C – Yes, yes. On the app server, we use MySQL, I think Aurora Serverless from Amazon and we use JOOQ, a query builder on top of it to build our queries and stuff like this, and then we have an SDK on the client size which uses ObjectBox to store the data on the device.

A – Okay, that’s interesting. Maybe, if you’re familiar or not, we have a synchronization solution for ObjectBox as well.

C – Yes, I’ve been looking into it. Looks good, we will definitely try it out when it’s released. We generate data on different devices and all devices need to sync data that is generated by all the other different devices. 

A – So, did you look at ObjectBox because of performance at all?

C – Not really, we were mostly having issues in terms of compatibility. That was the main reason we switched from SQLite or H2 to ObjectBox. It wasn’t only performance related. For example, with SQLite, the performance we were getting was okay. Because the data was stored on every single device, it’s not that much data volume that you have. For example, even at the largest music festival, maybe the biggest we make 1000 or 2000 transactions in minutes or at most. We don’t generate that much data. It was much more relevant with the different compatibility, on the different devices, and that code-base was usable on the most devices possible. That was very important for us. Obviously performance is also important – but it’s not the most important thing for us. 

A – Sure, so performance wasn’t necessarily a driver there. Anything else you would like to share about using ObjectBox?

CYou solved a lot of issues that we were facing. And the thing is, we are very happy that every time we have an issue, for example, we found an issue that we couldn’t use it on 32-bit windows devices, that was also almost a year ago, it was fixed within just a few weeks and that is very nice. We have never found such a good and quick response from 3rd party and free solution. Later on we had the issue with the Raspberry Pi where we couldn’t use it because of some issue with your continuous integration – also it was solved by you. That was amazing, I don’t know how to thank you. 

A – That’s great to hear. Our community is extremely important to us, it’s a large part of why we’re building ObjectBox. Thank you for sharing your case study, it will be nice to be able to give other users an idea of how ObjectBox can be implememented in so many different applications.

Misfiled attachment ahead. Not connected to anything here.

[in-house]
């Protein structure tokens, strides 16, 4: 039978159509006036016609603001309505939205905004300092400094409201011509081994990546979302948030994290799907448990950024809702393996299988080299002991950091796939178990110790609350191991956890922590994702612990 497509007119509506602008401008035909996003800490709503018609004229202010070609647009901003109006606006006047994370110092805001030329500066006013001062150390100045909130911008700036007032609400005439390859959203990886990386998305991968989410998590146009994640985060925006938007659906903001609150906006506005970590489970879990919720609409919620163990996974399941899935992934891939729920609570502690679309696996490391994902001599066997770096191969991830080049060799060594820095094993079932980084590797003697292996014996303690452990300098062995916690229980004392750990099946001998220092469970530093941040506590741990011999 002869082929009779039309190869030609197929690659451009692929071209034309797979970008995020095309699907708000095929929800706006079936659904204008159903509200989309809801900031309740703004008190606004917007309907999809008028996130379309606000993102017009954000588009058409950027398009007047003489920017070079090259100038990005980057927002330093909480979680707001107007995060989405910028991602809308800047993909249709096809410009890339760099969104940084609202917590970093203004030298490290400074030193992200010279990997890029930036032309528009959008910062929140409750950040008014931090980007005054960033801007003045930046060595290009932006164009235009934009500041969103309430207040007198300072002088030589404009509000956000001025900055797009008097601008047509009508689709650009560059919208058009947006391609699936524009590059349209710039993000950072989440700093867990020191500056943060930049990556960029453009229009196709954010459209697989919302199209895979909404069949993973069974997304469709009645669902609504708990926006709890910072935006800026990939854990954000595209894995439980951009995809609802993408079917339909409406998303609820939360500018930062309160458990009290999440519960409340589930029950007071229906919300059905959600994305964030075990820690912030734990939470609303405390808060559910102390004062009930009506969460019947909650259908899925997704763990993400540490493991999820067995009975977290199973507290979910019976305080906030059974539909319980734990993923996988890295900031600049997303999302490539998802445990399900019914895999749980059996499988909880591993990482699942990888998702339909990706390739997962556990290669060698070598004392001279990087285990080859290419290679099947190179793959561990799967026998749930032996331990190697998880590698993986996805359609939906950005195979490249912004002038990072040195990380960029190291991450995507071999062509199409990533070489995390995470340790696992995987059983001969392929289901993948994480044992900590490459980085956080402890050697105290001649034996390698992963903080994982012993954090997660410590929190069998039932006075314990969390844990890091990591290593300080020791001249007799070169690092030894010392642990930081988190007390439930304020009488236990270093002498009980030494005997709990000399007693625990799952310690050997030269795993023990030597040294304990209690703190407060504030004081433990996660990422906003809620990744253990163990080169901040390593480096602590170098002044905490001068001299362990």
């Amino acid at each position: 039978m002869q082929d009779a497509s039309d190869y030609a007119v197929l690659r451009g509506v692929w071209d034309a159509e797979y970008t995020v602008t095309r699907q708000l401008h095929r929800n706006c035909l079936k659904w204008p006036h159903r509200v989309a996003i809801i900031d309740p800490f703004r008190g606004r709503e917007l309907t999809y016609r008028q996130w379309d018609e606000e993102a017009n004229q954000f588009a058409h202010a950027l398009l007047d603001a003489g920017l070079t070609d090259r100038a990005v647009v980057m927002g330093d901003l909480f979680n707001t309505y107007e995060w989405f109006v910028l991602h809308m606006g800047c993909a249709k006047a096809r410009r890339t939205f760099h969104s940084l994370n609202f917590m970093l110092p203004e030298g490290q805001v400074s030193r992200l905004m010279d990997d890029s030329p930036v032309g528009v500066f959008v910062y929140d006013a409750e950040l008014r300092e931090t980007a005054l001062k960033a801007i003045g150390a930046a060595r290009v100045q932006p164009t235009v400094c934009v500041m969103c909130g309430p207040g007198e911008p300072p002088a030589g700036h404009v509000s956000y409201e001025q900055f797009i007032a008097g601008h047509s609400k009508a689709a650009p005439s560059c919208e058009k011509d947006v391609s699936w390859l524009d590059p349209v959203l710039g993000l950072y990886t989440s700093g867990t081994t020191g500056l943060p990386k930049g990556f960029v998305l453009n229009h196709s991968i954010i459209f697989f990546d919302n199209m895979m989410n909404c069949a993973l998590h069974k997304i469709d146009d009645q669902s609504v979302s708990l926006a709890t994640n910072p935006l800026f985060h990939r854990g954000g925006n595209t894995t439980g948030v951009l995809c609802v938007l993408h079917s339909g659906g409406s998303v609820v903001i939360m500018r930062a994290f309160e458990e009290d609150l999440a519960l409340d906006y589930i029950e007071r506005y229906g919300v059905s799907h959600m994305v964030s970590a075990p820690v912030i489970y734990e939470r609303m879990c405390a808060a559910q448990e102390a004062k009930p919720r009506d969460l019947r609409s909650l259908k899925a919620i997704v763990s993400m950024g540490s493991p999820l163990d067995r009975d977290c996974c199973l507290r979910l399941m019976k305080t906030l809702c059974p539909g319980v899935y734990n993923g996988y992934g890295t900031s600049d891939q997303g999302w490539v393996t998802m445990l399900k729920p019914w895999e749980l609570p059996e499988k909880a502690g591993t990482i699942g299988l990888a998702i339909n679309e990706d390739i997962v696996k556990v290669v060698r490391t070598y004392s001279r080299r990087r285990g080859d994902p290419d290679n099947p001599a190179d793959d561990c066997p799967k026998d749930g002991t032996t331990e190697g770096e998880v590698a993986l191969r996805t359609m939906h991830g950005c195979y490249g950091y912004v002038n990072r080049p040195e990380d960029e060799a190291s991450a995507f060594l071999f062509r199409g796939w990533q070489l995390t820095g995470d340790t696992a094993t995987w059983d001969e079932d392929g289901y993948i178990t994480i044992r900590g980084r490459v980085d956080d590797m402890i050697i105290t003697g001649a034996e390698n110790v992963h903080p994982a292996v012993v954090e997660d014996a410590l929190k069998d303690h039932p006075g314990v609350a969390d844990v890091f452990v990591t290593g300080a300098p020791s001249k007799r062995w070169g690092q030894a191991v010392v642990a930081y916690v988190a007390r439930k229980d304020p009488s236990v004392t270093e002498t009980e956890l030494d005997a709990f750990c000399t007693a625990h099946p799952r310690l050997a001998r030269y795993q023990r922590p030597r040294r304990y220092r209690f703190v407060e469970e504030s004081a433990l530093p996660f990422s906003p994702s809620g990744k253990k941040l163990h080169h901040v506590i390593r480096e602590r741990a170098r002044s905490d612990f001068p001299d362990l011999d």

Industrial IoT Case Study: An edge solution for railway operators

Industrial IoT Case Study: An edge solution for railway operators

GoalExecutive Summary of IIoT Edge Case Study

The biggest challenge railway providers face today is digitization to increase operational efficiency. Issues like unscheduled downtimes or track repairs are very costly and have a strong impact on customer satisfaction. On top, railway providers constantly need to work on ensuring and improving passenger security. The problem behind these issues is that railway operators are often still lacking data when it comes to knowing what is happening on the tracks, in the tunnels and trains.

This case study looks at how Kapsch and ObjectBox collaborated on an Industrial Internet of Things (IIoT) edge solution for the railway industry. The project enables railway operators to optimize their operational efficiency and asset management via rapid processing of real time mission critical data, ensuring extremely reliable asset operations and timely decision-making. In the following we are sharing the project details and accomonying benchmarks.

A solution for the railway industry 

Kapsch is a longtime partner of railway operators helping the industry with digitization. By integrating ObjectBox’ database and synchronization solution into the Kapsch railway offering, Kapsch can provide superior speed and data continuity to their railway customers. This means critical data is available when needed and can be interacted with in real-time. This heightens operational efficiency and passenger security, because speed matters in that environment. It also decreases networking costs significantly. Last not least, keeping data locally as much as possible increases data security.

IIoT edge computing case study

The challenge: Having data up to date – fast, reliably, across devices

As a long-term partner of railway providers across the world, Kapsch addresses their major pain points with its new IIoT solution. Central to optimizing railway providers’ operational efficiency and security is having real-time information about tracks and trains available when needed where needed.

Project requirements at a glance: